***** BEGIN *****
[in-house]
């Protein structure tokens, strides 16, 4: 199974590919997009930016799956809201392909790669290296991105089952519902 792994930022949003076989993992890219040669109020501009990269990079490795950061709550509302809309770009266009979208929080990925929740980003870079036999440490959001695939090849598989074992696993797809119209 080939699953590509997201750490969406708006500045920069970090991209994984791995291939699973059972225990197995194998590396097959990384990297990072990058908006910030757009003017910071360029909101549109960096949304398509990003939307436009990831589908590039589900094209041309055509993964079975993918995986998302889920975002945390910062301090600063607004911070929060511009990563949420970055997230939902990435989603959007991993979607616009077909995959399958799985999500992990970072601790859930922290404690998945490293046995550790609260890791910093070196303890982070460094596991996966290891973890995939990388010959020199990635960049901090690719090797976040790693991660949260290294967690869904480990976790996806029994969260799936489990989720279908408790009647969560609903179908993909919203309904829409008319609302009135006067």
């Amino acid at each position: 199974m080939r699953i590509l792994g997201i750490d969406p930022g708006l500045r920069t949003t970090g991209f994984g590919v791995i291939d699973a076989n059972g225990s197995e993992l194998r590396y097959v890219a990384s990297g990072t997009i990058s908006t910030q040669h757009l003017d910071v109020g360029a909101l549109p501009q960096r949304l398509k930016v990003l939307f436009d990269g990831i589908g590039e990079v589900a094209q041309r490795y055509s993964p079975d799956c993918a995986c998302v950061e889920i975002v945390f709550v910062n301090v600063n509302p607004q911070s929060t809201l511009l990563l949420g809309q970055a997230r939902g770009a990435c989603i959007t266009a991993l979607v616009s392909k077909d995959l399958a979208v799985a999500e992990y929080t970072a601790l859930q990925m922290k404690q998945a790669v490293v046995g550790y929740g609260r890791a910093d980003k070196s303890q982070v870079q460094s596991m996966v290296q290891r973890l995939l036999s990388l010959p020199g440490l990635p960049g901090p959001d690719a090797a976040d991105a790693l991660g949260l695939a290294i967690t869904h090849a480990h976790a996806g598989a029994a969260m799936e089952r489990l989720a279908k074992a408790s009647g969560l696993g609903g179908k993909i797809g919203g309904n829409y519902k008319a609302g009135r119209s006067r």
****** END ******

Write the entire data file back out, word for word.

[in-house]
């Protein structure tokens, strides 16, 4: 199974590919997009930016799956809201392909790669290296991105089952519902 792994930022949003076989993992890219040669109020501009990269990079490795950061709550509302809309770009266009979208929080990925929740980003870079036999440490959001695939090849598989074992696993797809119209 080939699953590509997201750490969406708006500045920069970090991209994984791995291939699973059972225990197995194998590396097959990384990297990072990058908006910030757009003017910071360029909101549109960096949304398509990003939307436009990831589908590039589900094209041309055509993964079975993918995986998302889920975002945390910062301090600063607004911070929060511009990563949420970055997230939902990435989603959007991993979607616009077909995959399958799985999500992990970072601790859930922290404690998945490293046995550790609260890791910093070196303890982070460094596991996966290891973890995939990388010959020199990635960049901090690719090797976040790693991660949260290294967690869904480990976790996806029994969260799936489990989720279908408790009647969560609903179908993909919203309904829409008319609302009135006067």
């Amino acid at each position: 199974m080939r699953i590509l792994g997201i750490d969406p930022g708006l500045r920069t949003t970090g991209f994984g590919v791995i291939d699973a076989n059972g225990s197995e993992l194998r590396y097959v890219a990384s990297g990072t997009i990058s908006t910030q040669h757009l003017d910071v109020g360029a909101l549109p501009q960096r949304l398509k930016v990003l939307f436009d990269g990831i589908g590039e990079v589900a094209q041309r490795y055509s993964p079975d799956c993918a995986c998302v950061e889920i975002v945390f709550v910062n301090v600063n509302p607004q911070s929060t809201l511009l990563l949420g809309q970055a997230r939902g770009a990435c989603i959007t266009a991993l979607v616009s392909k077909d995959l399958a979208v799985a999500e992990y929080t970072a601790l859930q990925m922290k404690q998945a790669v490293v046995g550790y929740g609260r890791a910093d980003k070196s303890q982070v870079q460094s596991m996966v290296q290891r973890l995939l036999s990388l010959p020199g440490l990635p960049g901090p959001d690719a090797a976040d991105a790693l991660g949260l695939a290294i967690t869904h090849a480990h976790a996806g598989a029994a969260m799936e089952r489990l989720a279908k074992a408790s009647g969560l696993g609903g179908k993909i797809g919203g309904n829409y519902k008319a609302g009135r119209s006067r």